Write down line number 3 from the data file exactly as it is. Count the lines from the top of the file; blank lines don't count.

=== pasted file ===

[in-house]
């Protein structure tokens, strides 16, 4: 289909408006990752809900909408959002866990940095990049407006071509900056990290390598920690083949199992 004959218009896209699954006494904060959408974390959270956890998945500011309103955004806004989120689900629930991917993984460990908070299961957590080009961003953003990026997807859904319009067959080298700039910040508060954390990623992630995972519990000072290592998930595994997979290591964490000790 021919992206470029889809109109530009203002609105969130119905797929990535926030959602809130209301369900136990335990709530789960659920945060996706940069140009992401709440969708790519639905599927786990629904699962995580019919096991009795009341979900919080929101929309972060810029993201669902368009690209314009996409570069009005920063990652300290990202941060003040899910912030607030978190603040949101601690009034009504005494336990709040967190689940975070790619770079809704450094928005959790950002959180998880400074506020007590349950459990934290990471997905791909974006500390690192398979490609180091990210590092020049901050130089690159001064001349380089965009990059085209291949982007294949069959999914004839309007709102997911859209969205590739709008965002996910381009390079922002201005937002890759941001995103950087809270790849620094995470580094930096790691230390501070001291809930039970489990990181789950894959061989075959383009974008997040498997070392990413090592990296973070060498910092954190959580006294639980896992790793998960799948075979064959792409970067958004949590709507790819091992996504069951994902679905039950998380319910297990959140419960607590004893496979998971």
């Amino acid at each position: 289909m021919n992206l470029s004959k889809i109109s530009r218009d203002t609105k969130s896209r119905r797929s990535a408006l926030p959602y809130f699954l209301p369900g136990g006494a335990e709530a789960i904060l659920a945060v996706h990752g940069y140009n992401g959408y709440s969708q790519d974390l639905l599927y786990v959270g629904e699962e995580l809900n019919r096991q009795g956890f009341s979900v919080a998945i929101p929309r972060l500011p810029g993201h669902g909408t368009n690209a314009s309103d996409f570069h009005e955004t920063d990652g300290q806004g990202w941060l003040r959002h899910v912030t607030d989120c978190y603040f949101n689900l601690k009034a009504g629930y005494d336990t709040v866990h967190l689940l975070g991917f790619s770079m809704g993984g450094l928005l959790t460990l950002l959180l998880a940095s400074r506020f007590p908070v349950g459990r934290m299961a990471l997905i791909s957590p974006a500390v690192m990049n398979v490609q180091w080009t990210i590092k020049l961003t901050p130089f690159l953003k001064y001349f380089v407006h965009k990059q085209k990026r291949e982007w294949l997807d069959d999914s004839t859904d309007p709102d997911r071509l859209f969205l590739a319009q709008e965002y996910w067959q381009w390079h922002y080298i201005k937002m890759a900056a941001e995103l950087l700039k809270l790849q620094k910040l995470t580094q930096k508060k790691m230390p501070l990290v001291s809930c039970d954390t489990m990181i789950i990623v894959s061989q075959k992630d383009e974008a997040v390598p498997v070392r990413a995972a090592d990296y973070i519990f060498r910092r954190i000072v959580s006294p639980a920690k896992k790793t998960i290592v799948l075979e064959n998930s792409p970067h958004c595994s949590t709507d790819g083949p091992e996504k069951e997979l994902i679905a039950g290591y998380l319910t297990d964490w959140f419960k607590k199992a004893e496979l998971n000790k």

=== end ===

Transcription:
């Amino acid at each position: 289909m021919n992206l470029s004959k889809i109109s530009r218009d203002t609105k969130s896209r119905r797929s990535a408006l926030p959602y809130f699954l209301p369900g136990g006494a335990e709530a789960i904060l659920a945060v996706h990752g940069y140009n992401g959408y709440s969708q790519d974390l639905l599927y786990v959270g629904e699962e995580l809900n019919r096991q009795g956890f009341s979900v919080a998945i929101p929309r972060l500011p810029g993201h669902g909408t368009n690209a314009s309103d996409f570069h009005e955004t920063d990652g300290q806004g990202w941060l003040r959002h899910v912030t607030d989120c978190y603040f949101n689900l601690k009034a009504g629930y005494d336990t709040v866990h967190l689940l975070g991917f790619s770079m809704g993984g450094l928005l959790t460990l950002l959180l998880a940095s400074r506020f007590p908070v349950g459990r934290m299961a990471l997905i791909s957590p974006a500390v690192m990049n398979v490609q180091w080009t990210i590092k020049l961003t901050p130089f690159l953003k001064y001349f380089v407006h965009k990059q085209k990026r291949e982007w294949l997807d069959d999914s004839t859904d309007p709102d997911r071509l859209f969205l590739a319009q709008e965002y996910w067959q381009w390079h922002y080298i201005k937002m890759a900056a941001e995103l950087l700039k809270l790849q620094k910040l995470t580094q930096k508060k790691m230390p501070l990290v001291s809930c039970d954390t489990m990181i789950i990623v894959s061989q075959k992630d383009e974008a997040v390598p498997v070392r990413a995972a090592d990296y973070i519990f060498r910092r954190i000072v959580s006294p639980a920690k896992k790793t998960i290592v799948l075979e064959n998930s792409p970067h958004c595994s949590t709507d790819g083949p091992e996504k069951e997979l994902i679905a039950g290591y998380l319910t297990d964490w959140f419960k607590k199992a004893e496979l998971n000790k």